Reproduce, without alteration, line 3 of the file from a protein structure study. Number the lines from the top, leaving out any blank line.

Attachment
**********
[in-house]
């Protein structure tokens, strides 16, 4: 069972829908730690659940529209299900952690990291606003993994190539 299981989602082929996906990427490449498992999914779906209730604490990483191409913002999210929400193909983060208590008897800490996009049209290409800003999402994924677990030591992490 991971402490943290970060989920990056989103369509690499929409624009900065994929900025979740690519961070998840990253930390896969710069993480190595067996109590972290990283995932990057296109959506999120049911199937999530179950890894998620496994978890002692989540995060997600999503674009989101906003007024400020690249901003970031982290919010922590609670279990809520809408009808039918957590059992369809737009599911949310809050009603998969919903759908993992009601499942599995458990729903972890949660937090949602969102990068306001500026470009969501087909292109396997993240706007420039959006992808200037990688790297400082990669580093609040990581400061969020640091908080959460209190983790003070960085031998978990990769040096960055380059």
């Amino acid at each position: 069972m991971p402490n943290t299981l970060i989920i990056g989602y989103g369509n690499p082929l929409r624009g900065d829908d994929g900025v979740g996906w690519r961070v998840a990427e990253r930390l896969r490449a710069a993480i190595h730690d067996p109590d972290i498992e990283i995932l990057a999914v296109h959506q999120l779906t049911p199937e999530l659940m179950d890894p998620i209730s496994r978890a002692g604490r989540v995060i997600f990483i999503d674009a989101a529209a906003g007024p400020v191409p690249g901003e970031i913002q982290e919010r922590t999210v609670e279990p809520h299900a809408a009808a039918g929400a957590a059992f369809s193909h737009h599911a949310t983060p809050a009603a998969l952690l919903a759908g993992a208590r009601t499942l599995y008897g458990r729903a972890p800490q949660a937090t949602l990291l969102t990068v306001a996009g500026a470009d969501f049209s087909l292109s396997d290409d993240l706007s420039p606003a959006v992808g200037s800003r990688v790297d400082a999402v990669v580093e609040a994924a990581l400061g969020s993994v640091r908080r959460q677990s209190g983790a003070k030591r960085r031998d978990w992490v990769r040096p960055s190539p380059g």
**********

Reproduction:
């Amino acid at each position: 069972m991971p402490n943290t299981l970060i989920i990056g989602y989103g369509n690499p082929l929409r624009g900065d829908d994929g900025v979740g996906w690519r961070v998840a990427e990253r930390l896969r490449a710069a993480i190595h730690d067996p109590d972290i498992e990283i995932l990057a999914v296109h959506q999120l779906t049911p199937e999530l659940m179950d890894p998620i209730s496994r978890a002692g604490r989540v995060i997600f990483i999503d674009a989101a529209a906003g007024p400020v191409p690249g901003e970031i913002q982290e919010r922590t999210v609670e279990p809520h299900a809408a009808a039918g929400a957590a059992f369809s193909h737009h599911a949310t983060p809050a009603a998969l952690l919903a759908g993992a208590r009601t499942l599995y008897g458990r729903a972890p800490q949660a937090t949602l990291l969102t990068v306001a996009g500026a470009d969501f049209s087909l292109s396997d290409d993240l706007s420039p606003a959006v992808g200037s800003r990688v790297d400082a999402v990669v580093e609040a994924a990581l400061g969020s993994v640091r908080r959460q677990s209190g983790a003070k030591r960085r031998d978990w992490v990769r040096p960055s190539p380059g």